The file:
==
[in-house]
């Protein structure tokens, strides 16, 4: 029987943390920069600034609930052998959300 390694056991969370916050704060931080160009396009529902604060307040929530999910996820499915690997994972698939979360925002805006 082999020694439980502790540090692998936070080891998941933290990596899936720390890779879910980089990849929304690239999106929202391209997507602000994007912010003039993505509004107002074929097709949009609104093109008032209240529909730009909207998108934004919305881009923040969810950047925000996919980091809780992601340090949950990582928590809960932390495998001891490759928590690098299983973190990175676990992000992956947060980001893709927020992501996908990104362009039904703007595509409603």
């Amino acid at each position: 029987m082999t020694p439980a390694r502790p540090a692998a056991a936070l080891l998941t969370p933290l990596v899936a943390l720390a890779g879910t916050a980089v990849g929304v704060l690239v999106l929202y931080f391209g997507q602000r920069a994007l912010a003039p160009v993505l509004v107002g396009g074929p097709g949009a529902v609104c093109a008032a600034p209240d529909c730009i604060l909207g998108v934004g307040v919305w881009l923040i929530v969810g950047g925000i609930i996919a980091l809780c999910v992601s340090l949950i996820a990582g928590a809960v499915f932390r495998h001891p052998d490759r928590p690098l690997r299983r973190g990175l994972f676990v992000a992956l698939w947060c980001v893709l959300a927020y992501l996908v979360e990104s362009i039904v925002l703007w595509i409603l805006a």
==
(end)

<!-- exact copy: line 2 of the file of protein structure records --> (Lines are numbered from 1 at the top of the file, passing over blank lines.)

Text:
């Protein structure tokens, strides 16, 4: 029987943390920069600034609930052998959300 390694056991969370916050704060931080160009396009529902604060307040929530999910996820499915690997994972698939979360925002805006 082999020694439980502790540090692998936070080891998941933290990596899936720390890779879910980089990849929304690239999106929202391209997507602000994007912010003039993505509004107002074929097709949009609104093109008032209240529909730009909207998108934004919305881009923040969810950047925000996919980091809780992601340090949950990582928590809960932390495998001891490759928590690098299983973190990175676990992000992956947060980001893709927020992501996908990104362009039904703007595509409603």